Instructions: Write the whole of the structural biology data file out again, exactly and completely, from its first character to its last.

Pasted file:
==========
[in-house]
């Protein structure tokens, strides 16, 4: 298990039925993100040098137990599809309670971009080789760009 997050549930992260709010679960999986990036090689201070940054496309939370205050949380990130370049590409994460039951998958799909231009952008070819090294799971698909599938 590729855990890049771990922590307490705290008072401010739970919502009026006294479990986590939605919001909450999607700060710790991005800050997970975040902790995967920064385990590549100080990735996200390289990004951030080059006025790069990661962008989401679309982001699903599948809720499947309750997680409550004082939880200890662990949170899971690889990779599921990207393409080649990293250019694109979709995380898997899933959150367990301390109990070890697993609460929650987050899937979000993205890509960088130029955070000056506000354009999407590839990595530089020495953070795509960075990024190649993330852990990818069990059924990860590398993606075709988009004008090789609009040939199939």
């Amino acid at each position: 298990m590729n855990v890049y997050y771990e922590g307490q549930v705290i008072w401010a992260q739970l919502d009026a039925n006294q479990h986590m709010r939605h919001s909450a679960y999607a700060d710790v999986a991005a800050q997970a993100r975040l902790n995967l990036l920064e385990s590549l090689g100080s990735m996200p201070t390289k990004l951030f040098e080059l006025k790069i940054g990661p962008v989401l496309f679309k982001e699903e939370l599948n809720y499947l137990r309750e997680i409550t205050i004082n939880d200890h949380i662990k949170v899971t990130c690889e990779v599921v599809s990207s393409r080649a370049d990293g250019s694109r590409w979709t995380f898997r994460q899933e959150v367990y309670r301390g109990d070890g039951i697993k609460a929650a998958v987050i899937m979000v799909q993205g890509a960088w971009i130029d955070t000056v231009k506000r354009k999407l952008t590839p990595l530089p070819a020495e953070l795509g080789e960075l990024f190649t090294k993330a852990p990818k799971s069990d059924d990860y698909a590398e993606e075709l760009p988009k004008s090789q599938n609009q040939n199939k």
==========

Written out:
[in-house]
């Protein structure tokens, strides 16, 4: 298990039925993100040098137990599809309670971009080789760009 997050549930992260709010679960999986990036090689201070940054496309939370205050949380990130370049590409994460039951998958799909231009952008070819090294799971698909599938 590729855990890049771990922590307490705290008072401010739970919502009026006294479990986590939605919001909450999607700060710790991005800050997970975040902790995967920064385990590549100080990735996200390289990004951030080059006025790069990661962008989401679309982001699903599948809720499947309750997680409550004082939880200890662990949170899971690889990779599921990207393409080649990293250019694109979709995380898997899933959150367990301390109990070890697993609460929650987050899937979000993205890509960088130029955070000056506000354009999407590839990595530089020495953070795509960075990024190649993330852990990818069990059924990860590398993606075709988009004008090789609009040939199939």
């Amino acid at each position: 298990m590729n855990v890049y997050y771990e922590g307490q549930v705290i008072w401010a992260q739970l919502d009026a039925n006294q479990h986590m709010r939605h919001s909450a679960y999607a700060d710790v999986a991005a800050q997970a993100r975040l902790n995967l990036l920064e385990s590549l090689g100080s990735m996200p201070t390289k990004l951030f040098e080059l006025k790069i940054g990661p962008v989401l496309f679309k982001e699903e939370l599948n809720y499947l137990r309750e997680i409550t205050i004082n939880d200890h949380i662990k949170v899971t990130c690889e990779v599921v599809s990207s393409r080649a370049d990293g250019s694109r590409w979709t995380f898997r994460q899933e959150v367990y309670r301390g109990d070890g039951i697993k609460a929650a998958v987050i899937m979000v799909q993205g890509a960088w971009i130029d955070t000056v231009k506000r354009k999407l952008t590839p990595l530089p070819a020495e953070l795509g080789e960075l990024f190649t090294k993330a852990p990818k799971s069990d059924d990860y698909a590398e993606e075709l760009p988009k004008s090789q599938n609009q040939n199939k």